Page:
It’s a total frenetic chaotic madhouse, but we keep going in the hopes that it will someday pay off. Also, within 15 minutes, it’s completely clean, and I don’t have to do it alone when they’re in bed.
This helps kids master:
- Contribution and responsibility
- Diligence in completing chores to the family standard
- Patience and self-control to put off play until hard work is done
Clean Up Toys
Toys for children are the focus of the day. No child’s daily routine is complete until they do something related to chores.
This guideline is similar to the last one, but it pertains to toys and play.
There’s nothing mysterious about this.
There is no special sauce, phrase, or word that will make things simpler. And, unless you use natural cleansers, there isn’t much you can do to make your kids enthused about picking up.
There are numerous ways to accomplish this, but choose what works best in your home.
- You can’t go on to the next activity unless you finish the previous one.
- Allow for two messes before they have to clean it up. (I got that gem from this post, which I printed out and have on my desk)
- Establish cleaning schedules (before nap and before bed, for example)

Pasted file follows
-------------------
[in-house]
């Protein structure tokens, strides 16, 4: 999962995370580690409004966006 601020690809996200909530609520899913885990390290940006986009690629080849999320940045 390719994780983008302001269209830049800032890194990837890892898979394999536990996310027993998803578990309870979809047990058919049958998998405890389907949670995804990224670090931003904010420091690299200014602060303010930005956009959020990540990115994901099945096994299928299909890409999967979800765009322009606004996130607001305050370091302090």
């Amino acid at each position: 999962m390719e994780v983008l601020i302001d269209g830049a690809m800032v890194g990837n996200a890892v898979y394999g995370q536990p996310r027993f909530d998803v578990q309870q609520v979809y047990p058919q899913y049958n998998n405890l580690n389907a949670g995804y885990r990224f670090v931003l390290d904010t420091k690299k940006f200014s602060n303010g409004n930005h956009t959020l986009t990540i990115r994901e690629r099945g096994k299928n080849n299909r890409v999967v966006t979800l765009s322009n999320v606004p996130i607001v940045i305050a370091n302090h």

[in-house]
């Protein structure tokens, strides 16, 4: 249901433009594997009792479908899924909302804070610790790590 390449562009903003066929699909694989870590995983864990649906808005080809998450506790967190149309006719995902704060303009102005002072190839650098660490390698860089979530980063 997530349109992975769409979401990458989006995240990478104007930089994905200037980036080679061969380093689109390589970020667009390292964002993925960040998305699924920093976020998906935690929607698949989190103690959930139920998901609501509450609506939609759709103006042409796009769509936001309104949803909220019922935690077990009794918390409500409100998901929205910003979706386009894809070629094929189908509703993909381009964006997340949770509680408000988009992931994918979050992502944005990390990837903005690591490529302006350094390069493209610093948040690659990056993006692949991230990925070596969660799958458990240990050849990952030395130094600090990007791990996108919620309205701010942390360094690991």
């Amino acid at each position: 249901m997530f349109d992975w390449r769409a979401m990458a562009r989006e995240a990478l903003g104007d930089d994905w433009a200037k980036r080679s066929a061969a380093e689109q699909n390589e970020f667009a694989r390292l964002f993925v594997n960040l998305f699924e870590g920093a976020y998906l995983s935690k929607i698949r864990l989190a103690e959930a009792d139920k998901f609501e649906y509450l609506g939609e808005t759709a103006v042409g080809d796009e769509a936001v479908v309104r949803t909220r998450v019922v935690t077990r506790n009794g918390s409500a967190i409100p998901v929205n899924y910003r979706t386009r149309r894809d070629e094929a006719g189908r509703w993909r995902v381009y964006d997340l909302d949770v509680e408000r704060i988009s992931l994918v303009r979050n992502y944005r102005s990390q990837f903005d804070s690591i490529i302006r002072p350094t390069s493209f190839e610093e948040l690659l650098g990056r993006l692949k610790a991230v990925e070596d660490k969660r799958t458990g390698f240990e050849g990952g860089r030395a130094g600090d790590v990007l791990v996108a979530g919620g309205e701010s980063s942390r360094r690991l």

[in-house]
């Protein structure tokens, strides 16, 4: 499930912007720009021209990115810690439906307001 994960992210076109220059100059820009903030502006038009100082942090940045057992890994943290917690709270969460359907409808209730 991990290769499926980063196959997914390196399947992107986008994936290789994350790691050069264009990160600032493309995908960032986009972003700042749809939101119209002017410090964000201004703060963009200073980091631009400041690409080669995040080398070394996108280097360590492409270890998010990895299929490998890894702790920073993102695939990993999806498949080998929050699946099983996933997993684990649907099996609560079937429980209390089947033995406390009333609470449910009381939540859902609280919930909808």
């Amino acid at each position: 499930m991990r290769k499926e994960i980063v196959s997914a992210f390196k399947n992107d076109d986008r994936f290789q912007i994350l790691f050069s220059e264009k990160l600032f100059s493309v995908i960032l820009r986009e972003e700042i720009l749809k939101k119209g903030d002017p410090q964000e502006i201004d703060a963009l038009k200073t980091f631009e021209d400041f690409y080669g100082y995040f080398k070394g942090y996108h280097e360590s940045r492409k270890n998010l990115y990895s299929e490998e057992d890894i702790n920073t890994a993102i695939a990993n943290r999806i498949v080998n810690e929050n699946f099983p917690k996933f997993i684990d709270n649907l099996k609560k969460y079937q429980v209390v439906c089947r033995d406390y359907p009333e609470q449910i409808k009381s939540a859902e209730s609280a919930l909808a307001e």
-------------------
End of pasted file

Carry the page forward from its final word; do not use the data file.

- Set a timer for 10 or 15 minutes each day and ask everyone to help with cleanup.
- It doesn’t matter how you do it as long as you expect them to clean up their own messes. Even if they complain, they’ll feel good about it.
This helps kids master:
- Tidying skills
- Organization skills
- Work before play (or at least not ONLY play) mentality
The aim is to make it as simple as possible. Large baskets There will be no micromanagement, only macromanagement. They can rapidly go about their rooms and put away their toys. If it’s a toy with a lot of pieces, they can return it to its original box or another box you specify.
Unless YOU WANT TO CLEAN UP or your children are highly precise, systematic, and older, don’t colour coordinate otherwise you’ll have to do it all yourself. You know your children; if they are willing to maintain the colour coordination, go ahead and do it!
Rest is Key
For the introverted, the stay-at-home parent on the verge of burnout, or the easily overwhelmed… Rest is essential. This is a daily habit that your children must develop for your own sake.
And for their sake.
But that’s fine if it was only for you.
If you’re at home with your children all day, put them to sleep or rest at the same time. Then you can obtain at least a few hours of rest, peace and quiet, or alone time. After spending the morning with my five children (aged seven and younger), I am in desperate need of silence. I had to have it.
How to make rest happen:
- Set firm boundaries for older children. They can play quietly in their rooms, read books, or walk to a designated area, but they can’t be loud or leave the space you’ve assigned them.
- Place all babies and toddlers to sleep at the same time. This implies they must learn to sleep on their own. But you’ve got this. It will make your life much easier for a variety of reasons.
- Determine a reasonable time frame. It may be an hour or two, but go with what your kids can manage.
- Remember, they may resist at first (and they most certainly will), but they will eventually come to appreciate it. There is no sharing, no tampering with them, and no competing for supremacy. They rule their own universe.